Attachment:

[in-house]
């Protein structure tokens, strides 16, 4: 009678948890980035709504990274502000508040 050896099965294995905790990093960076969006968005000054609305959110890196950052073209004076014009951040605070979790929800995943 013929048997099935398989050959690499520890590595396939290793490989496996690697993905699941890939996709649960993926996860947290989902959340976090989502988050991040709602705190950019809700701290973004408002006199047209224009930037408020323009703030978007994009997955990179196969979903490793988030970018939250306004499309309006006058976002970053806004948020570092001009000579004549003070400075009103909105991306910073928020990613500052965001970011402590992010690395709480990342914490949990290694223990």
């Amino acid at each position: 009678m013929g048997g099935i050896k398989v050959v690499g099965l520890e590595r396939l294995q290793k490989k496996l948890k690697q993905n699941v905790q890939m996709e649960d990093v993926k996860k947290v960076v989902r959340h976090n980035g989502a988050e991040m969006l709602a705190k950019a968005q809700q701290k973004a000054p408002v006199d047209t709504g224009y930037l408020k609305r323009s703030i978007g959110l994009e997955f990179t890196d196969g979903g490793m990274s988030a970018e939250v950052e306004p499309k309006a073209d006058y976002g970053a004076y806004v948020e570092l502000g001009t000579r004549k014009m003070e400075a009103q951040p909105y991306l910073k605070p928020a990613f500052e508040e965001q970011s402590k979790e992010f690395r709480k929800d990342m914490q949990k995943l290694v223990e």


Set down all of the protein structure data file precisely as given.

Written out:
[in-house]
């Protein structure tokens, strides 16, 4: 009678948890980035709504990274502000508040 050896099965294995905790990093960076969006968005000054609305959110890196950052073209004076014009951040605070979790929800995943 013929048997099935398989050959690499520890590595396939290793490989496996690697993905699941890939996709649960993926996860947290989902959340976090989502988050991040709602705190950019809700701290973004408002006199047209224009930037408020323009703030978007994009997955990179196969979903490793988030970018939250306004499309309006006058976002970053806004948020570092001009000579004549003070400075009103909105991306910073928020990613500052965001970011402590992010690395709480990342914490949990290694223990």
């Amino acid at each position: 009678m013929g048997g099935i050896k398989v050959v690499g099965l520890e590595r396939l294995q290793k490989k496996l948890k690697q993905n699941v905790q890939m996709e649960d990093v993926k996860k947290v960076v989902r959340h976090n980035g989502a988050e991040m969006l709602a705190k950019a968005q809700q701290k973004a000054p408002v006199d047209t709504g224009y930037l408020k609305r323009s703030i978007g959110l994009e997955f990179t890196d196969g979903g490793m990274s988030a970018e939250v950052e306004p499309k309006a073209d006058y976002g970053a004076y806004v948020e570092l502000g001009t000579r004549k014009m003070e400075a009103q951040p909105y991306l910073k605070p928020a990613f500052e508040e965001q970011s402590k979790e992010f690395r709480k929800d990342m914490q949990k995943l290694v223990e």